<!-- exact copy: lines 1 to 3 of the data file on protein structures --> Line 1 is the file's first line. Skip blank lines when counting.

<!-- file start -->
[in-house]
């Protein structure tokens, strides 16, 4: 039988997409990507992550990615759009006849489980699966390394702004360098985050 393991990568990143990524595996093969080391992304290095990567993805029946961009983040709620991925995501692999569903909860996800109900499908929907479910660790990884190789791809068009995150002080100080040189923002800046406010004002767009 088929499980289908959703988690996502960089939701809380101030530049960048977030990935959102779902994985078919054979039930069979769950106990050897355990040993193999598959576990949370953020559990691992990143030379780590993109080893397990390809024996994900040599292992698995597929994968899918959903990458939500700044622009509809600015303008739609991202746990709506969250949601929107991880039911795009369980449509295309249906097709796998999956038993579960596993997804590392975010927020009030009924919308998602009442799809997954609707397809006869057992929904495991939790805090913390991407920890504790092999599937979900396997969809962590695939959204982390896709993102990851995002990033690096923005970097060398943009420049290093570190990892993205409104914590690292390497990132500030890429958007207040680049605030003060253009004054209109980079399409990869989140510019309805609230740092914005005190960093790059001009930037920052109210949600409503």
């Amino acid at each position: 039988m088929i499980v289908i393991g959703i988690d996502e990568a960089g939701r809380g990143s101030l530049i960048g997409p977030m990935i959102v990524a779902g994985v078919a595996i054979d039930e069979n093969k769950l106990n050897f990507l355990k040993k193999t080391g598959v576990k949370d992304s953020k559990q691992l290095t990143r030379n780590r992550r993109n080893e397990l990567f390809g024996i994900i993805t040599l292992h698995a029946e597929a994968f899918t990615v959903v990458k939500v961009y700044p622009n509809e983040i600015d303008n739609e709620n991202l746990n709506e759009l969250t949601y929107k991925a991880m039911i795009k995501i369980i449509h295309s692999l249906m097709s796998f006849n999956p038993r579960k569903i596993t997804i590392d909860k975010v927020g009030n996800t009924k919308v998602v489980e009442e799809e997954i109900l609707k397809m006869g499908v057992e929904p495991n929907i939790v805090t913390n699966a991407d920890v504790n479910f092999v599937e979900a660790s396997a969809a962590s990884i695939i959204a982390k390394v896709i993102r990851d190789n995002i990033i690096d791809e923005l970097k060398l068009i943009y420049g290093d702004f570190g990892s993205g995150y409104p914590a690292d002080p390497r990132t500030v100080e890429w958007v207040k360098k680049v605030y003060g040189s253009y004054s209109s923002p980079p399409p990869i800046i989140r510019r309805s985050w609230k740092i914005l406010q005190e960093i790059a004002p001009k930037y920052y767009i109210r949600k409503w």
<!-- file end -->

[in-house]
């Protein structure tokens, strides 16, 4: 039988997409990507992550990615759009006849489980699966390394702004360098985050 393991990568990143990524595996093969080391992304290095990567993805029946961009983040709620991925995501692999569903909860996800109900499908929907479910660790990884190789791809068009995150002080100080040189923002800046406010004002767009 088929499980289908959703988690996502960089939701809380101030530049960048977030990935959102779902994985078919054979039930069979769950106990050897355990040993193999598959576990949370953020559990691992990143030379780590993109080893397990390809024996994900040599292992698995597929994968899918959903990458939500700044622009509809600015303008739609991202746990709506969250949601929107991880039911795009369980449509295309249906097709796998999956038993579960596993997804590392975010927020009030009924919308998602009442799809997954609707397809006869057992929904495991939790805090913390991407920890504790092999599937979900396997969809962590695939959204982390896709993102990851995002990033690096923005970097060398943009420049290093570190990892993205409104914590690292390497990132500030890429958007207040680049605030003060253009004054209109980079399409990869989140510019309805609230740092914005005190960093790059001009930037920052109210949600409503």
């Amino acid at each position: 039988m088929i499980v289908i393991g959703i988690d996502e990568a960089g939701r809380g990143s101030l530049i960048g997409p977030m990935i959102v990524a779902g994985v078919a595996i054979d039930e069979n093969k769950l106990n050897f990507l355990k040993k193999t080391g598959v576990k949370d992304s953020k559990q691992l290095t990143r030379n780590r992550r993109n080893e397990l990567f390809g024996i994900i993805t040599l292992h698995a029946e597929a994968f899918t990615v959903v990458k939500v961009y700044p622009n509809e983040i600015d303008n739609e709620n991202l746990n709506e759009l969250t949601y929107k991925a991880m039911i795009k995501i369980i449509h295309s692999l249906m097709s796998f006849n999956p038993r579960k569903i596993t997804i590392d909860k975010v927020g009030n996800t009924k919308v998602v489980e009442e799809e997954i109900l609707k397809m006869g499908v057992e929904p495991n929907i939790v805090t913390n699966a991407d920890v504790n479910f092999v599937e979900a660790s396997a969809a962590s990884i695939i959204a982390k390394v896709i993102r990851d190789n995002i990033i690096d791809e923005l970097k060398l068009i943009y420049g290093d702004f570190g990892s993205g995150y409104p914590a690292d002080p390497r990132t500030v100080e890429w958007v207040k360098k680049v605030y003060g040189s253009y004054s209109s923002p980079p399409p990869i800046i989140r510019r309805s985050w609230k740092i914005l406010q005190e960093i790059a004002p001009k930037y920052y767009i109210r949600k409503w």